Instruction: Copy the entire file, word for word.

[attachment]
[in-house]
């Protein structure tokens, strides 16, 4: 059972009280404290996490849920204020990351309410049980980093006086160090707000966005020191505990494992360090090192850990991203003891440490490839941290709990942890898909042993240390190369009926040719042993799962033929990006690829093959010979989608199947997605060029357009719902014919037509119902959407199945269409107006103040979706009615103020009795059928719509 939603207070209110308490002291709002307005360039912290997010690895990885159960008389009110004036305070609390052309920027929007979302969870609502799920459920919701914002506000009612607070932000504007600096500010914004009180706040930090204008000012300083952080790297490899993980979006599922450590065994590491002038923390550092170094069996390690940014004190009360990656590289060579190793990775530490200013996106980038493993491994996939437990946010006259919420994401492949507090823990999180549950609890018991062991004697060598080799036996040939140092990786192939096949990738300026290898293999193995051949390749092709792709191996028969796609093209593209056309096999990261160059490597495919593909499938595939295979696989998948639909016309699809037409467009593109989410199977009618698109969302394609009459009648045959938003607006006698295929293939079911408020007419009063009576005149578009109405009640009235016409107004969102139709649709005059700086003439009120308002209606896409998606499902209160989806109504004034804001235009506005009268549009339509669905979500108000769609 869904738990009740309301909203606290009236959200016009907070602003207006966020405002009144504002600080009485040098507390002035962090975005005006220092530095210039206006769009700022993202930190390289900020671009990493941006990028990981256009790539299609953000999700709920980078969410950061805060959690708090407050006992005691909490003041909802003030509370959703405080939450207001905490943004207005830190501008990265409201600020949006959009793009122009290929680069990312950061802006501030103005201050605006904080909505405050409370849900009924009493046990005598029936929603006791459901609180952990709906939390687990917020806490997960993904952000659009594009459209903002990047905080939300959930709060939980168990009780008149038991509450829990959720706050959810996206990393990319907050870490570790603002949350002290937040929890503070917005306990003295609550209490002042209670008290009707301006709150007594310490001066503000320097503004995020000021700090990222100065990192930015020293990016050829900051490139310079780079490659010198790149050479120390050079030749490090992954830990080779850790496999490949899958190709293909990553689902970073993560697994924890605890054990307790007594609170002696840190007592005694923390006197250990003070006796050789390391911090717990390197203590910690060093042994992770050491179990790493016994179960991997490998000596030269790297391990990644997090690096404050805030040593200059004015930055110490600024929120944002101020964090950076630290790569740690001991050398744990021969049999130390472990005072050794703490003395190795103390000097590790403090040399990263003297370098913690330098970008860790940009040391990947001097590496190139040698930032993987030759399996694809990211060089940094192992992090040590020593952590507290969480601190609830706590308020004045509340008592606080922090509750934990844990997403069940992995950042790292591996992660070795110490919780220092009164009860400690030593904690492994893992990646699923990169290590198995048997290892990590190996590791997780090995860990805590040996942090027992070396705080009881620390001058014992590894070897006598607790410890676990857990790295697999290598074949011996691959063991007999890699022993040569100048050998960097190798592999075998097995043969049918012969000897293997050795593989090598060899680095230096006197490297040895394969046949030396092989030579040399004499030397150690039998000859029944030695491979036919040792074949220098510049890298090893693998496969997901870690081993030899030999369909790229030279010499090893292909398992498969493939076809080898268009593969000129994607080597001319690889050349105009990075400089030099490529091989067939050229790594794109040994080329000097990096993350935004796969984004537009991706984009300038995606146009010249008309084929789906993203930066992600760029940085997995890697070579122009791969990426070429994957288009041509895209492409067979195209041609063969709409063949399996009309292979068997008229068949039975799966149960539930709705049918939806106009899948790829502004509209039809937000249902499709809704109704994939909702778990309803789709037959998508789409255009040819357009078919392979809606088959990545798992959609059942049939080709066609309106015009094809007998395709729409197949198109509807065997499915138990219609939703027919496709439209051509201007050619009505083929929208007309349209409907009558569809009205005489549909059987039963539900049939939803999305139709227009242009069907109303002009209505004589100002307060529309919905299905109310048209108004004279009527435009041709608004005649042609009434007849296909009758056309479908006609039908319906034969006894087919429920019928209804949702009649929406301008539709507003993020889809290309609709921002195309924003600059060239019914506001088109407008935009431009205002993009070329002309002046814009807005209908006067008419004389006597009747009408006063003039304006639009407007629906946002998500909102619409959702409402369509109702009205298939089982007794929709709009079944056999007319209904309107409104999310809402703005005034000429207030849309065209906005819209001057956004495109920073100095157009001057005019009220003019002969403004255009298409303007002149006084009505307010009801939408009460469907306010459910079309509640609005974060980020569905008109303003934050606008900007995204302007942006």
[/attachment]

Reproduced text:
[in-house]
């Protein structure tokens, strides 16, 4: 059972009280404290996490849920204020990351309410049980980093006086160090707000966005020191505990494992360090090192850990991203003891440490490839941290709990942890898909042993240390190369009926040719042993799962033929990006690829093959010979989608199947997605060029357009719902014919037509119902959407199945269409107006103040979706009615103020009795059928719509 939603207070209110308490002291709002307005360039912290997010690895990885159960008389009110004036305070609390052309920027929007979302969870609502799920459920919701914002506000009612607070932000504007600096500010914004009180706040930090204008000012300083952080790297490899993980979006599922450590065994590491002038923390550092170094069996390690940014004190009360990656590289060579190793990775530490200013996106980038493993491994996939437990946010006259919420994401492949507090823990999180549950609890018991062991004697060598080799036996040939140092990786192939096949990738300026290898293999193995051949390749092709792709191996028969796609093209593209056309096999990261160059490597495919593909499938595939295979696989998948639909016309699809037409467009593109989410199977009618698109969302394609009459009648045959938003607006006698295929293939079911408020007419009063009576005149578009109405009640009235016409107004969102139709649709005059700086003439009120308002209606896409998606499902209160989806109504004034804001235009506005009268549009339509669905979500108000769609 869904738990009740309301909203606290009236959200016009907070602003207006966020405002009144504002600080009485040098507390002035962090975005005006220092530095210039206006769009700022993202930190390289900020671009990493941006990028990981256009790539299609953000999700709920980078969410950061805060959690708090407050006992005691909490003041909802003030509370959703405080939450207001905490943004207005830190501008990265409201600020949006959009793009122009290929680069990312950061802006501030103005201050605006904080909505405050409370849900009924009493046990005598029936929603006791459901609180952990709906939390687990917020806490997960993904952000659009594009459209903002990047905080939300959930709060939980168990009780008149038991509450829990959720706050959810996206990393990319907050870490570790603002949350002290937040929890503070917005306990003295609550209490002042209670008290009707301006709150007594310490001066503000320097503004995020000021700090990222100065990192930015020293990016050829900051490139310079780079490659010198790149050479120390050079030749490090992954830990080779850790496999490949899958190709293909990553689902970073993560697994924890605890054990307790007594609170002696840190007592005694923390006197250990003070006796050789390391911090717990390197203590910690060093042994992770050491179990790493016994179960991997490998000596030269790297391990990644997090690096404050805030040593200059004015930055110490600024929120944002101020964090950076630290790569740690001991050398744990021969049999130390472990005072050794703490003395190795103390000097590790403090040399990263003297370098913690330098970008860790940009040391990947001097590496190139040698930032993987030759399996694809990211060089940094192992992090040590020593952590507290969480601190609830706590308020004045509340008592606080922090509750934990844990997403069940992995950042790292591996992660070795110490919780220092009164009860400690030593904690492994893992990646699923990169290590198995048997290892990590190996590791997780090995860990805590040996942090027992070396705080009881620390001058014992590894070897006598607790410890676990857990790295697999290598074949011996691959063991007999890699022993040569100048050998960097190798592999075998097995043969049918012969000897293997050795593989090598060899680095230096006197490297040895394969046949030396092989030579040399004499030397150690039998000859029944030695491979036919040792074949220098510049890298090893693998496969997901870690081993030899030999369909790229030279010499090893292909398992498969493939076809080898268009593969000129994607080597001319690889050349105009990075400089030099490529091989067939050229790594794109040994080329000097990096993350935004796969984004537009991706984009300038995606146009010249008309084929789906993203930066992600760029940085997995890697070579122009791969990426070429994957288009041509895209492409067979195209041609063969709409063949399996009309292979068997008229068949039975799966149960539930709705049918939806106009899948790829502004509209039809937000249902499709809704109704994939909702778990309803789709037959998508789409255009040819357009078919392979809606088959990545798992959609059942049939080709066609309106015009094809007998395709729409197949198109509807065997499915138990219609939703027919496709439209051509201007050619009505083929929208007309349209409907009558569809009205005489549909059987039963539900049939939803999305139709227009242009069907109303002009209505004589100002307060529309919905299905109310048209108004004279009527435009041709608004005649042609009434007849296909009758056309479908006609039908319906034969006894087919429920019928209804949702009649929406301008539709507003993020889809290309609709921002195309924003600059060239019914506001088109407008935009431009205002993009070329002309002046814009807005209908006067008419004389006597009747009408006063003039304006639009407007629906946002998500909102619409959702409402369509109702009205298939089982007794929709709009079944056999007319209904309107409104999310809402703005005034000429207030849309065209906005819209001057956004495109920073100095157009001057005019009220003019002969403004255009298409303007002149006084009505307010009801939408009460469907306010459910079309509640609005974060980020569905008109303003934050606008900007995204302007942006």